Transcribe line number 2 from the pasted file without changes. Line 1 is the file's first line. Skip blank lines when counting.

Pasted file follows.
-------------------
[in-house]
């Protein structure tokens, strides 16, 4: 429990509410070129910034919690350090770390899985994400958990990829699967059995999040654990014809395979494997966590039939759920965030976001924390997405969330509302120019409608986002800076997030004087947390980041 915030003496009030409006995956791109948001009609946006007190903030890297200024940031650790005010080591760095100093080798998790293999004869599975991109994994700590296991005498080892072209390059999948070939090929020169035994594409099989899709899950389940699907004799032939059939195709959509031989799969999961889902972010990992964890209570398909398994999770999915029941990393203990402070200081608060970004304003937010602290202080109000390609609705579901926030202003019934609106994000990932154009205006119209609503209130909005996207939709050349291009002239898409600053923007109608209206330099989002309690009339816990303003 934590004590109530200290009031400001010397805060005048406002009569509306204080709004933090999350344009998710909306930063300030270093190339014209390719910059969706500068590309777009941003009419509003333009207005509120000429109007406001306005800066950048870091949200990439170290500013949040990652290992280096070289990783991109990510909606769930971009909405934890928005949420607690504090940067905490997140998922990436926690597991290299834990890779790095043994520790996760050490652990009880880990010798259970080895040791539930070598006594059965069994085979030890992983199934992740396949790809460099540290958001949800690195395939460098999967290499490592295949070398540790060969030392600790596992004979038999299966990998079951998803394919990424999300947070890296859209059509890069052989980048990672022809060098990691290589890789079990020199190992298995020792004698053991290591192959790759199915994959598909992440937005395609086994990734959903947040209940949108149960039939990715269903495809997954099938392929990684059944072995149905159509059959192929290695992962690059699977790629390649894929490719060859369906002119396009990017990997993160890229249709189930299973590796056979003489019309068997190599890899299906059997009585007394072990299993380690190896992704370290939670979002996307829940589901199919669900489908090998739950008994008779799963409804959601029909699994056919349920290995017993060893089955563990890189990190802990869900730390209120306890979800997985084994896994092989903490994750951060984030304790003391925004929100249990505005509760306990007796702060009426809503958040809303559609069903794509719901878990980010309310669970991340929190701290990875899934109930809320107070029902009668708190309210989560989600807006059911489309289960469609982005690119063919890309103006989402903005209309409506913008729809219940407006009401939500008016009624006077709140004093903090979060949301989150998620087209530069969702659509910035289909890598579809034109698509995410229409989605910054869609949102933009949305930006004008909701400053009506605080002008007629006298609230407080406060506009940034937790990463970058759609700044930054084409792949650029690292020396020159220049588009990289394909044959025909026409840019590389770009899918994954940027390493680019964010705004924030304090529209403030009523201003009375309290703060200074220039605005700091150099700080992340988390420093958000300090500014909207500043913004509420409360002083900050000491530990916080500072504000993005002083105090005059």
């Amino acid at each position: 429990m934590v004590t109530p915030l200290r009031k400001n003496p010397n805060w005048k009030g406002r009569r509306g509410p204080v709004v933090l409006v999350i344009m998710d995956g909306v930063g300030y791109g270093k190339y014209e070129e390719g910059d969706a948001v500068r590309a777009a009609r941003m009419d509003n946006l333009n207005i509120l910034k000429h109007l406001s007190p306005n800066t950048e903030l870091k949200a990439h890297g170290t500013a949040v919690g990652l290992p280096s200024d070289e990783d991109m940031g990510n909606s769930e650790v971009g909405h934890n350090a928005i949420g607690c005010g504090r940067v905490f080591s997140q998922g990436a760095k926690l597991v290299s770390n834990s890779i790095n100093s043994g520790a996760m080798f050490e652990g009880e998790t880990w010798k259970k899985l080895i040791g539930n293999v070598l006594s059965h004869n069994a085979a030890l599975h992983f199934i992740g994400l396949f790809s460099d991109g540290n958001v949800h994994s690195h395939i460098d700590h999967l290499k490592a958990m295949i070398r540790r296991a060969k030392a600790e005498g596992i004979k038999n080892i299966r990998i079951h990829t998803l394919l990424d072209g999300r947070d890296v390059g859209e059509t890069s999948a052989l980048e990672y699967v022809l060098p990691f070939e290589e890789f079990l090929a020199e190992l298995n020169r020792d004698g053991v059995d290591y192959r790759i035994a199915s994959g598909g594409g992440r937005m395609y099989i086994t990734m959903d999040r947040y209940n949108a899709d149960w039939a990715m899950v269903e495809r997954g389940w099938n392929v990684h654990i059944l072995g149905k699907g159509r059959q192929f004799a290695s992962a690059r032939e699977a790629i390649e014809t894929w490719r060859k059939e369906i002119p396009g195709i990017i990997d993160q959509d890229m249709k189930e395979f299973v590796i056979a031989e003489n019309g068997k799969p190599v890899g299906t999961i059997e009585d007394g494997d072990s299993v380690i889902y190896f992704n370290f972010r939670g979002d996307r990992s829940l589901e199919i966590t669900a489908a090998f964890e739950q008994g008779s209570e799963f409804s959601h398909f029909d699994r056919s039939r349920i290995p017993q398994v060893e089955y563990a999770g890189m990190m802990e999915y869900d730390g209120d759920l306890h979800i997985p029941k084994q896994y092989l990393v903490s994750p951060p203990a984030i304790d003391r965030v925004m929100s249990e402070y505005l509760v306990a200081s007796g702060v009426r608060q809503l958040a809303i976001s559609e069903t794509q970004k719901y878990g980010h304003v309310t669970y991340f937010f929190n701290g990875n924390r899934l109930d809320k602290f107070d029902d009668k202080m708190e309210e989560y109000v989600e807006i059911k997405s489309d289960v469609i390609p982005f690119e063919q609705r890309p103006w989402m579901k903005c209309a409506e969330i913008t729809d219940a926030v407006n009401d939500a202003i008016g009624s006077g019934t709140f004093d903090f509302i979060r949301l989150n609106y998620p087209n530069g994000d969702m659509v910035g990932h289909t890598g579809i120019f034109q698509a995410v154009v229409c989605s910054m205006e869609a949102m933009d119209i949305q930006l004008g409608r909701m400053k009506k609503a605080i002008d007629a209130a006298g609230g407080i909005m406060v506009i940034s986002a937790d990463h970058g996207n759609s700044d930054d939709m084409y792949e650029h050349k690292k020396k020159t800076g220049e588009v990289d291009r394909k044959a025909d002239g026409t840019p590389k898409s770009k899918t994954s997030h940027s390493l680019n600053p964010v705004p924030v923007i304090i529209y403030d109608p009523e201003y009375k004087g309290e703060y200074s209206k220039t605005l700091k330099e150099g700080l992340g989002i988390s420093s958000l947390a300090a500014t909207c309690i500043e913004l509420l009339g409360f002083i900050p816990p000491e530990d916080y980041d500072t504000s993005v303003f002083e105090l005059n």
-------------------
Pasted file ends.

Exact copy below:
């Protein structure tokens, strides 16, 4: 429990509410070129910034919690350090770390899985994400958990990829699967059995999040654990014809395979494997966590039939759920965030976001924390997405969330509302120019409608986002800076997030004087947390980041 915030003496009030409006995956791109948001009609946006007190903030890297200024940031650790005010080591760095100093080798998790293999004869599975991109994994700590296991005498080892072209390059999948070939090929020169035994594409099989899709899950389940699907004799032939059939195709959509031989799969999961889902972010990992964890209570398909398994999770999915029941990393203990402070200081608060970004304003937010602290202080109000390609609705579901926030202003019934609106994000990932154009205006119209609503209130909005996207939709050349291009002239898409600053923007109608209206330099989002309690009339816990303003 934590004590109530200290009031400001010397805060005048406002009569509306204080709004933090999350344009998710909306930063300030270093190339014209390719910059969706500068590309777009941003009419509003333009207005509120000429109007406001306005800066950048870091949200990439170290500013949040990652290992280096070289990783991109990510909606769930971009909405934890928005949420607690504090940067905490997140998922990436926690597991290299834990890779790095043994520790996760050490652990009880880990010798259970080895040791539930070598006594059965069994085979030890992983199934992740396949790809460099540290958001949800690195395939460098999967290499490592295949070398540790060969030392600790596992004979038999299966990998079951998803394919990424999300947070890296859209059509890069052989980048990672022809060098990691290589890789079990020199190992298995020792004698053991290591192959790759199915994959598909992440937005395609086994990734959903947040209940949108149960039939990715269903495809997954099938392929990684059944072995149905159509059959192929290695992962690059699977790629390649894929490719060859369906002119396009990017990997993160890229249709189930299973590796056979003489019309068997190599890899299906059997009585007394072990299993380690190896992704370290939670979002996307829940589901199919669900489908090998739950008994008779799963409804959601029909699994056919349920290995017993060893089955563990890189990190802990869900730390209120306890979800997985084994896994092989903490994750951060984030304790003391925004929100249990505005509760306990007796702060009426809503958040809303559609069903794509719901878990980010309310669970991340929190701290990875899934109930809320107070029902009668708190309210989560989600807006059911489309289960469609982005690119063919890309103006989402903005209309409506913008729809219940407006009401939500008016009624006077709140004093903090979060949301989150998620087209530069969702659509910035289909890598579809034109698509995410229409989605910054869609949102933009949305930006004008909701400053009506605080002008007629006298609230407080406060506009940034937790990463970058759609700044930054084409792949650029690292020396020159220049588009990289394909044959025909026409840019590389770009899918994954940027390493680019964010705004924030304090529209403030009523201003009375309290703060200074220039605005700091150099700080992340988390420093958000300090500014909207500043913004509420409360002083900050000491530990916080500072504000993005002083105090005059």